The canonical correlation analysis (CCA) forecast of
SST in the central Pacific (Barnett et al. 1988, Science, 241,
192‑196; Barnston and Ropelewski
1992, J. Climate, 5, 1316‑1345), is shown in Figs. F1 and F2. This forecast is produced routinely by the
Prediction Branch of the Climate
The predictions from the National Centers for
Environmental Prediction (NCEP) Coupled Forecast System Model (CFS03) are
presented in Figs. F3 and F4a, F4b.
Predictions from the Markov model (Xue, et al.
2000: J. Climate, 13, 849‑871) are shown in Figs. F5 and F6.
Predictions from the latest version of the LDEO model (Chen et al. 2000:
Geophys. Res. Let., 27, 2585‑2587)
are shown in Figs. F7 and F8. Predictions using linear inverse modeling (Penland and Magorian 1993: J.
Climate, 6, 1067‑1076) are shown in Figs. F9 and F10. Predictions from the Scripps / Max Planck
Institute (MPI) hybrid coupled model (Barnett et al. 1993: J. Climate, 6,
1545‑1566) are shown in Fig. F11.
Predictions from the ENSO‑CLIPER statistical model (Knaff and Landsea 1997, Wea.
Forecasting, 12, 633‑652) are shown in Fig. F12. Niño 3.4 predictions are summarized in Fig.
F13, provided by the Forecasting and Prediction Research Group of the IRI.
The CPC and the contributors to the Forecast Forum caution
potential users of this predictive information that they can expect only modest
ENSO Alert System Status: La Niña Advisory
La Niña is expected to transition to ENSO-neutral
conditions by the end of April 2012.
La Niña weakened during
February 2012, as near- to- above average sea surface temperatures (SST)
emerged in the eastern equatorial Pacific Ocean (Fig. T18). However,
below-average SSTs persisted in the central Pacific, as indicated by the monthly
Niño-3.4 and Niño-4 indices which were near –0.8°C (Table T2). The
oceanic heat content (average temperature in the upper 300m of the ocean)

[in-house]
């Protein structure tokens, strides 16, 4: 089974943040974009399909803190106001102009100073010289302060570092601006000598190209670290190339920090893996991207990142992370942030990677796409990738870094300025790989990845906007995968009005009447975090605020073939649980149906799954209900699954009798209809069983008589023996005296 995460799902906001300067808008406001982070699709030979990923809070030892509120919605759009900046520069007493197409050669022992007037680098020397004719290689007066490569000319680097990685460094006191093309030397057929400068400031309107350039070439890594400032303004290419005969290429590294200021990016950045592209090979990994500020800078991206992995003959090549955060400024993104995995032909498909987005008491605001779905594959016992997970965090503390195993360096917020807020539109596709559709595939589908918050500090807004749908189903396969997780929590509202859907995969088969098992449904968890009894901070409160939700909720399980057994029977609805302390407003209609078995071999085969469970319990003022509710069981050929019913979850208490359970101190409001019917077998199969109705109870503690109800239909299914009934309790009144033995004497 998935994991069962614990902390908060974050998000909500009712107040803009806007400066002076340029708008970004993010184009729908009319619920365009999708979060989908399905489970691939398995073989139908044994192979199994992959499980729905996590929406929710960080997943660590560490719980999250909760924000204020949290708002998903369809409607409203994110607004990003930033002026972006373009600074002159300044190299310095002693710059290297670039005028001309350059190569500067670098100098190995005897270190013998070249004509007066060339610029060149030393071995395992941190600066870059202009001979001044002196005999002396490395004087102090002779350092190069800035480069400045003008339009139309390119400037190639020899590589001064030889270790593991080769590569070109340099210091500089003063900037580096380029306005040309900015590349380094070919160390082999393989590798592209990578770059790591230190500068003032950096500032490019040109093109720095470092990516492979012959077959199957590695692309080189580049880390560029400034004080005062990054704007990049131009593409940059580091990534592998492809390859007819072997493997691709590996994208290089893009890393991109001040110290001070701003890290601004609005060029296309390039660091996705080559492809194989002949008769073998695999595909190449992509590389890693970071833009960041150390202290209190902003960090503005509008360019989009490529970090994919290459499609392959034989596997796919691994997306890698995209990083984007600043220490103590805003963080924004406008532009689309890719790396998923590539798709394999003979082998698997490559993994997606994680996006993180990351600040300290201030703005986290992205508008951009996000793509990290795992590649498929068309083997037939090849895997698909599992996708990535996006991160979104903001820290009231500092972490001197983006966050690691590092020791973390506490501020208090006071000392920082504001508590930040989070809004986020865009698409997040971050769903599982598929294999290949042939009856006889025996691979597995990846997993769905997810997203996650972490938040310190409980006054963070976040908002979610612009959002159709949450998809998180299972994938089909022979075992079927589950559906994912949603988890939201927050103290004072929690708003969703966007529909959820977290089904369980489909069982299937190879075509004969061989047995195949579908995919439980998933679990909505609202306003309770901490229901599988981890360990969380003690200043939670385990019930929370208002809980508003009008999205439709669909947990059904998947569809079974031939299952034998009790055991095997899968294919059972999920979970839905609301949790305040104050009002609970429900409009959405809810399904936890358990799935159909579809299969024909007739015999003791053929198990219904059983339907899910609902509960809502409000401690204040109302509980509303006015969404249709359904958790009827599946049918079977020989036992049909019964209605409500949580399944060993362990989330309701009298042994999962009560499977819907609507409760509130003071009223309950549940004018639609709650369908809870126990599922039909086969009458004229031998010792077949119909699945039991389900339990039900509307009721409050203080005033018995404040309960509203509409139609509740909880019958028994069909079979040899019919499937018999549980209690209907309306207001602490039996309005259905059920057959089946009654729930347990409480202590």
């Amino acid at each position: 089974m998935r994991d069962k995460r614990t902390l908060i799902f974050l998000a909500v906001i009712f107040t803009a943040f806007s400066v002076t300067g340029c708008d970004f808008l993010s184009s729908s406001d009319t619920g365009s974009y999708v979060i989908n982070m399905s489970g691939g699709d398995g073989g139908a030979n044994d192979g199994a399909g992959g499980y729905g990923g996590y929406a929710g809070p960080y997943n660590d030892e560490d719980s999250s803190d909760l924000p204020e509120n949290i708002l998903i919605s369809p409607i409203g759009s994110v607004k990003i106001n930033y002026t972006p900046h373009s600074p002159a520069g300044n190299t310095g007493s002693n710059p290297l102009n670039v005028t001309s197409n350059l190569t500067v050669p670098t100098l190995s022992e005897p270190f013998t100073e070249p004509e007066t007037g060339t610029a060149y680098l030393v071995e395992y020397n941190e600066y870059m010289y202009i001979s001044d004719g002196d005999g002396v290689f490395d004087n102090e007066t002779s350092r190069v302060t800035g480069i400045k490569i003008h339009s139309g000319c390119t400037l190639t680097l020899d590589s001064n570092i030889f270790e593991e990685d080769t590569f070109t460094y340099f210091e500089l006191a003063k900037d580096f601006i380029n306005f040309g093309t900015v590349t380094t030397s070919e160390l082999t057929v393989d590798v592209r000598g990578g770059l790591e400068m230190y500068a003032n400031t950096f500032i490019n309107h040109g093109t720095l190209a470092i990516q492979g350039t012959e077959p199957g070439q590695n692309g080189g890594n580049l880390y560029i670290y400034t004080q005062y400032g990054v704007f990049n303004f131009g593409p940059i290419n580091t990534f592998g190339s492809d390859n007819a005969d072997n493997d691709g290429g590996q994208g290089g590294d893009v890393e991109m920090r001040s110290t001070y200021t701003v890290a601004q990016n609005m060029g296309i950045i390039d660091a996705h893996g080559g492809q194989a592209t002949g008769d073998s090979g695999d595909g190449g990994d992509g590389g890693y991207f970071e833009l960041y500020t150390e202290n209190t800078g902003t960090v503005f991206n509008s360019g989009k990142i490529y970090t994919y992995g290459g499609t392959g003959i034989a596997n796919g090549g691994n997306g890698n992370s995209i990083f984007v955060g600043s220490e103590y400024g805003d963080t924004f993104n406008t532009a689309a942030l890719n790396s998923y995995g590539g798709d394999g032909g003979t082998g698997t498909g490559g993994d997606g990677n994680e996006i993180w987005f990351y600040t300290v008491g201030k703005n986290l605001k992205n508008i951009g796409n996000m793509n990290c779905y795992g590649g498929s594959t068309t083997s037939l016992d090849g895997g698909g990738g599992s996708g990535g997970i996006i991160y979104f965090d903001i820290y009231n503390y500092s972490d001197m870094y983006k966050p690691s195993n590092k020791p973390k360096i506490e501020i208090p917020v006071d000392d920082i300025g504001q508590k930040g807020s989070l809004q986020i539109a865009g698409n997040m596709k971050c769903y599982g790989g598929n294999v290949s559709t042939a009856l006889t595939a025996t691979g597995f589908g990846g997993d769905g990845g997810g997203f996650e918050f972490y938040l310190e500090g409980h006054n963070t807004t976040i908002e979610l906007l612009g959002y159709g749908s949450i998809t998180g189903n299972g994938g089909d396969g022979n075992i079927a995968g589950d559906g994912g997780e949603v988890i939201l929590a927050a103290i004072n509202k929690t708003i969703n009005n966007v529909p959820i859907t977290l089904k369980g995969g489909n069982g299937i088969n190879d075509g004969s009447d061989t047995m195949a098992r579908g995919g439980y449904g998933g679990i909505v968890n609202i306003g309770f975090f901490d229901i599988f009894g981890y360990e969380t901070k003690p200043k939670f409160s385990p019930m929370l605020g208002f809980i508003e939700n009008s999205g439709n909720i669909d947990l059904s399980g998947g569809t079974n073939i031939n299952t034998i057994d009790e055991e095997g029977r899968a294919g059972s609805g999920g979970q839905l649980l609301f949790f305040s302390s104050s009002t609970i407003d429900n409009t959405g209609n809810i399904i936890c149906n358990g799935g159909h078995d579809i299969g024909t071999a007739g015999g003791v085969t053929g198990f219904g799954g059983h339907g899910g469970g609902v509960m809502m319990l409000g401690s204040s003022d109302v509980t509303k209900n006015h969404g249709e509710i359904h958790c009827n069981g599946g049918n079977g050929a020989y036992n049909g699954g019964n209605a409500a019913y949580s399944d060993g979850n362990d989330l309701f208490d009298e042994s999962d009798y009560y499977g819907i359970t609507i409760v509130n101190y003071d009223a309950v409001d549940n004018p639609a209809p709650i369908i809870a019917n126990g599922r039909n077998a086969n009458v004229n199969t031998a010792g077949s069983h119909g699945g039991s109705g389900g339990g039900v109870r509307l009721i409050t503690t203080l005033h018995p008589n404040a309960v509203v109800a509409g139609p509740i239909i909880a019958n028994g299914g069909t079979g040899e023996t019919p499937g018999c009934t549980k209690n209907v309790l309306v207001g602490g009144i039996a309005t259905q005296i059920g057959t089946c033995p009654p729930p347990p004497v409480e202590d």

anomalies also weakened notably, as reflected by a shallow lens (0m to ~25m
depth) of positive temperature anomalies east of 125°W and by diminished
below-average temperatures east of the Date Line (Fig. T17). These
changes are partly associated with strong low-level westerly wind anomalies
across the eastern Pacific, which at times reflected the absence of equatorial
easterlies in that region (Figs. T20). Nonetheless, the larger scale atmospheric
circulation anomalies continued to reflect the ongoing La Niña. Enhanced low-level equatorial easterlies
persisted over the central and west-central Pacific, while convection remained
suppressed in the western and central Pacific, and enhanced over Malaysia and
the Philippines (Fig. T25). Collectively, these
oceanic and atmospheric patterns reflect a weakening La Niña.
A majority of models
predict ENSO-neutral conditions to return during March-May 2012 and to continue
through the Northern Hemisphere summer 2012 (Figs. F1-F13). The rapid weakening of the negative surface
and subsurface temperature anomalies during February 2012, combined with the
historical tendency for La Niña to dissipate during the Northern Hemisphere
spring, lends support to the return of ENSO-neutral conditions in the coming
months. Therefore, La Niña is expected
to transition to ENSO-neutral conditions by the end of April 2012.
updates of oceanic and atmospheric conditions are available on the Climate
Prediction Center homepage (El
Niño/La Niña Current Conditions and Expert Discussions).